I would also have moved the Table of Contents from the back of the book to the front, where we're used to seeing it in most publications.
By far the most interesting part of the book for me was the interview with Brad Buxer. Even though I have heard Brad talk about his work with Michael in person at one of Brad Sundberg’s famous In the Studio with Michael Jackson seminars, at which I took copious notes in longhand, it was wonderful to have his stories “on record” by virtue of this book.
For those who don't know, Buxer worked with Michael from 1989 onwards, both in the studio and on tour and eventually became his musical director following the Super Bowl half time show in 1993. He continued to work on songs with Michael up to and including 2008.
Other favourites are Steve Porcaro and Rob Hoffman. The latter's recollections of the night in the studio when Michael recorded the final vocals for Earth Song are truly memorable, as are his many other insights from the HIStory album sessions he was involved in.
There are so many quotable quotes in this book from many of the interviewees. But what comes through in every case is their absolute appreciation for having worked with Michael Jackson and for being a part of his, and popular music, HIStory.
Review by Kerry Hennigan
*Najar, Brice in his Preface to "Let's Make HIStory" p 8.
You get great insight into the production and development of songs, and the effort it took, to create unique, „never heard before“ sounds and the perfect sound per se. The book provides a good idea of what it took to create such an great album, involving so many contributors which sometimes had very special tasks. You can also read about how Michael conveyed all that he heard in his head to his engineers or musicians to get exactly what he wanted, and about many private funny or remarkable moments those people shared with Michael.
Since the contributors to this book were working on different tasks on the HIStory Album, their reports also show different perspectives of this music project.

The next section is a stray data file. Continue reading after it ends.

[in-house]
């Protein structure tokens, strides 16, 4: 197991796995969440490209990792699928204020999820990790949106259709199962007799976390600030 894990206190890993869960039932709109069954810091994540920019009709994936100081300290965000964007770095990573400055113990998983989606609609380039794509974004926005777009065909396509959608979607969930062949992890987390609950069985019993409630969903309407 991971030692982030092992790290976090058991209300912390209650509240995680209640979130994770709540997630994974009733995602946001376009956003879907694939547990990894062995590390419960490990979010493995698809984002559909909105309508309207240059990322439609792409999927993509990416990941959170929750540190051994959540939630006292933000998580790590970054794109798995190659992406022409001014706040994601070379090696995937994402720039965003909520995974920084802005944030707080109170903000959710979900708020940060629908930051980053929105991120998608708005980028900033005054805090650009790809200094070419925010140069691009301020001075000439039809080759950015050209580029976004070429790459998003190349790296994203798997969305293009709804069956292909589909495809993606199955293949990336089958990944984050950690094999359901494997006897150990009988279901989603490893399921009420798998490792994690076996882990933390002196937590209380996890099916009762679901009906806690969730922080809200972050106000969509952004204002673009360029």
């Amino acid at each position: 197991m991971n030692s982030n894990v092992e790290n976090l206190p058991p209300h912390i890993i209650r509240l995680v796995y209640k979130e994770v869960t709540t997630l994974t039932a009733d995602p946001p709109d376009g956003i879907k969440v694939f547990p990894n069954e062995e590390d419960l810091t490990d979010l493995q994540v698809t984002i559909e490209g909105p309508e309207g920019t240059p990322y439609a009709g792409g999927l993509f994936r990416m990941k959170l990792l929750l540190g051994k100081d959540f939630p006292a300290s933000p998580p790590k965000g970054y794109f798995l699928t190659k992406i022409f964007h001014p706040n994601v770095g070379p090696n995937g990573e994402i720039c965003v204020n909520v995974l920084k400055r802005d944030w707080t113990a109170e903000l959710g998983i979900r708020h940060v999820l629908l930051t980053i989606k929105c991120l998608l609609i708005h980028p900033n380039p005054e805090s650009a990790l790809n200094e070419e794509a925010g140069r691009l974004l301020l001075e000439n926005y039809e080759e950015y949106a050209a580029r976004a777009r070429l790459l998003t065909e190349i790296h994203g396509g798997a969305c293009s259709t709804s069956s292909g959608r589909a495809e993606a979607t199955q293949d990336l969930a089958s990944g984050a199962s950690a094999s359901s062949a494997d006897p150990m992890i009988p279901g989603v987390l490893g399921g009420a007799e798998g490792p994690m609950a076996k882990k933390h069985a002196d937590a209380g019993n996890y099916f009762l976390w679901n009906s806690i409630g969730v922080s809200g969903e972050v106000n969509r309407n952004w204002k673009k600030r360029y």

All the people who got a chance to speak in this book were talented musicians in their own right or experts in their field, be it sound technology or composing, but they all express the love and respect they have for Michael's talent as musician, artist and human being, and you really can sense the magnitude of a project like the HIStory Album as they all point out how much their contribution to it meant for them.
„Let's Make HIStory“ is not only worth reading for the fans of Michael Jackson, but also for people who love to get some candid insight in real music production and the experience of seeing true artistry and a profound work ethic.
The concept of "Let's Make History" is interesting because it gives voice to artists who worked with Michael Jackson. Many testimonies are full of unpublished anecdotes and provide insight into the artistic process that gave birth to the "classics" of the artist that marked the end of the twentieth century. Beyond studio's memories, the book also reveals personal stories. They offer the reader an interesting and exciting vision of the man who was behind the flattering but sometimes weighing "King Of Pop" status.
if you a fun you Must buy this book.